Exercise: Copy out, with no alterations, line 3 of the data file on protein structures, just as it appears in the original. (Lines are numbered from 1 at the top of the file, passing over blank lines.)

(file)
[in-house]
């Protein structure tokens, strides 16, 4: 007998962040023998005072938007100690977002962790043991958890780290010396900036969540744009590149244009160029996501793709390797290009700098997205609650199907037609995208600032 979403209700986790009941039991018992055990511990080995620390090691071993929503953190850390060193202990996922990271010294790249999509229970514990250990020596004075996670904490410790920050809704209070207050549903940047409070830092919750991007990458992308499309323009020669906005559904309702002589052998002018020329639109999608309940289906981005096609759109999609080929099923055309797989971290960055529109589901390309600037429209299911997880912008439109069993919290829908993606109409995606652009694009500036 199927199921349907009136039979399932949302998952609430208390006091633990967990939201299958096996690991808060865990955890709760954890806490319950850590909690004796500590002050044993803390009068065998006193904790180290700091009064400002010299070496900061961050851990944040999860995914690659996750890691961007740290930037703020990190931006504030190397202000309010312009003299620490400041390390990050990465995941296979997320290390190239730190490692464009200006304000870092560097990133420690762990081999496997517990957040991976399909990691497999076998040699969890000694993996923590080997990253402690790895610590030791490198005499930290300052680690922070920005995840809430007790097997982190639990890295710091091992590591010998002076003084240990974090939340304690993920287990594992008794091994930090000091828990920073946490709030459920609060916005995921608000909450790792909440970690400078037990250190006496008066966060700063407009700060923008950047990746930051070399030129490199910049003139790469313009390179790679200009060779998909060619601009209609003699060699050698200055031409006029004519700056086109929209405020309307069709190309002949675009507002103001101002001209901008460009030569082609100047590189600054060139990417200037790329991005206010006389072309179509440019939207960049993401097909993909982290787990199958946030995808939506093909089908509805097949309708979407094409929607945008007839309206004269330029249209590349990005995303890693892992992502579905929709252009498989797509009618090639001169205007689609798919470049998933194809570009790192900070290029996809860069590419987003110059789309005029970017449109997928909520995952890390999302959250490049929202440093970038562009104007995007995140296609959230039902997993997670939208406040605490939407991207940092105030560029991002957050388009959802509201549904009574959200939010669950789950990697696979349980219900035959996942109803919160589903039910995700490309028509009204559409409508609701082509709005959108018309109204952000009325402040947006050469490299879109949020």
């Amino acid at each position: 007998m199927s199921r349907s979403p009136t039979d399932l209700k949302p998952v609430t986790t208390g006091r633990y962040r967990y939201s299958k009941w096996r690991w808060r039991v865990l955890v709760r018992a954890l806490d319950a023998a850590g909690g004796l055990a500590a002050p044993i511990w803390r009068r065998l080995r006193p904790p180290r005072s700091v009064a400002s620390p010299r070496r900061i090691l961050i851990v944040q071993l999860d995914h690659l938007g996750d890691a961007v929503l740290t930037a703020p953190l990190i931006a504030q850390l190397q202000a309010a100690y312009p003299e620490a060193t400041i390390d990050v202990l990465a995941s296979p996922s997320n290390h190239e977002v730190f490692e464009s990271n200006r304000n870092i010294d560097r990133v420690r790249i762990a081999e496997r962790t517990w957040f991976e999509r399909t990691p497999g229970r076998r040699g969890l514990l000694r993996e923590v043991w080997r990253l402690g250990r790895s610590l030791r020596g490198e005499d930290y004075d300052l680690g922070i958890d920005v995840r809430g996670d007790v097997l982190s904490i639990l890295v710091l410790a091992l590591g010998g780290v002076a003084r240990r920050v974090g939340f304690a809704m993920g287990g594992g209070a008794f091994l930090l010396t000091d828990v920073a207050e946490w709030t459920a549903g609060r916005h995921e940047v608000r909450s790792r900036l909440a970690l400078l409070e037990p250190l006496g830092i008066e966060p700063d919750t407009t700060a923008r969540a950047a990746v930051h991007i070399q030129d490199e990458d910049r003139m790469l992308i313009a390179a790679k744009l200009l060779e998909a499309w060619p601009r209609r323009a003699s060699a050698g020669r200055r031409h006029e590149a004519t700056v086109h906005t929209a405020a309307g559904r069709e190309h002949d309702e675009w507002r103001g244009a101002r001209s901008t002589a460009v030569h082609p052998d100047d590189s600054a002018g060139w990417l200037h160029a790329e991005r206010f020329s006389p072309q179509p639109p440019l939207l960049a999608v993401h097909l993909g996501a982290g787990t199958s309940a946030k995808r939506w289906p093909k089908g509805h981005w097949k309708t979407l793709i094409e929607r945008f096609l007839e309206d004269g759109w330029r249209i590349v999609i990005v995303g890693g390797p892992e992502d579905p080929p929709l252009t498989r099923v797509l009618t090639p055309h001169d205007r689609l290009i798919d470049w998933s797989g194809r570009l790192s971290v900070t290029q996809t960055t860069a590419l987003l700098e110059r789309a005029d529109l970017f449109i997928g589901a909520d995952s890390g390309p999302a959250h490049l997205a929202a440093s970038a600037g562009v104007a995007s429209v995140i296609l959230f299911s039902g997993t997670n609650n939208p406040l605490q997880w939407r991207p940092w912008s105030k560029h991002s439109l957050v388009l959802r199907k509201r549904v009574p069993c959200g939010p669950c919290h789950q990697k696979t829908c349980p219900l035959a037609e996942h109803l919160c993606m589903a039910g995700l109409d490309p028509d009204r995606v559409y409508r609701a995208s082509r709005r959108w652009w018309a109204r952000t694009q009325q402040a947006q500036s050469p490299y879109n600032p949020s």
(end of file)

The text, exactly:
């Amino acid at each position: 007998m199927s199921r349907s979403p009136t039979d399932l209700k949302p998952v609430t986790t208390g006091r633990y962040r967990y939201s299958k009941w096996r690991w808060r039991v865990l955890v709760r018992a954890l806490d319950a023998a850590g909690g004796l055990a500590a002050p044993i511990w803390r009068r065998l080995r006193p904790p180290r005072s700091v009064a400002s620390p010299r070496r900061i090691l961050i851990v944040q071993l999860d995914h690659l938007g996750d890691a961007v929503l740290t930037a703020p953190l990190i931006a504030q850390l190397q202000a309010a100690y312009p003299e620490a060193t400041i390390d990050v202990l990465a995941s296979p996922s997320n290390h190239e977002v730190f490692e464009s990271n200006r304000n870092i010294d560097r990133v420690r790249i762990a081999e496997r962790t517990w957040f991976e999509r399909t990691p497999g229970r076998r040699g969890l514990l000694r993996e923590v043991w080997r990253l402690g250990r790895s610590l030791r020596g490198e005499d930290y004075d300052l680690g922070i958890d920005v995840r809430g996670d007790v097997l982190s904490i639990l890295v710091l410790a091992l590591g010998g780290v002076a003084r240990r920050v974090g939340f304690a809704m993920g287990g594992g209070a008794f091994l930090l010396t000091d828990v920073a207050e946490w709030t459920a549903g609060r916005h995921e940047v608000r909450s790792r900036l909440a970690l400078l409070e037990p250190l006496g830092i008066e966060p700063d919750t407009t700060a923008r969540a950047a990746v930051h991007i070399q030129d490199e990458d910049r003139m790469l992308i313009a390179a790679k744009l200009l060779e998909a499309w060619p601009r209609r323009a003699s060699a050698g020669r200055r031409h006029e590149a004519t700056v086109h906005t929209a405020a309307g559904r069709e190309h002949d309702e675009w507002r103001g244009a101002r001209s901008t002589a460009v030569h082609p052998d100047d590189s600054a002018g060139w990417l200037h160029a790329e991005r206010f020329s006389p072309q179509p639109p440019l939207l960049a999608v993401h097909l993909g996501a982290g787990t199958s309940a946030k995808r939506w289906p093909k089908g509805h981005w097949k309708t979407l793709i094409e929607r945008f096609l007839e309206d004269g759109w330029r249209i590349v999609i990005v995303g890693g390797p892992e992502d579905p080929p929709l252009t498989r099923v797509l009618t090639p055309h001169d205007r689609l290009i798919d470049w998933s797989g194809r570009l790192s971290v900070t290029q996809t960055t860069a590419l987003l700098e110059r789309a005029d529109l970017f449109i997928g589901a909520d995952s890390g390309p999302a959250h490049l997205a929202a440093s970038a600037g562009v104007a995007s429209v995140i296609l959230f299911s039902g997993t997670n609650n939208p406040l605490q997880w939407r991207p940092w912008s105030k560029h991002s439109l957050v388009l959802r199907k509201r549904v009574p069993c959200g939010p669950c919290h789950q990697k696979t829908c349980p219900l035959a037609e996942h109803l919160c993606m589903a039910g995700l109409d490309p028509d009204r995606v559409y409508r609701a995208s082509r709005r959108w652009w018309a109204r952000t694009q009325q402040a947006q500036s050469p490299y879109n600032p949020s």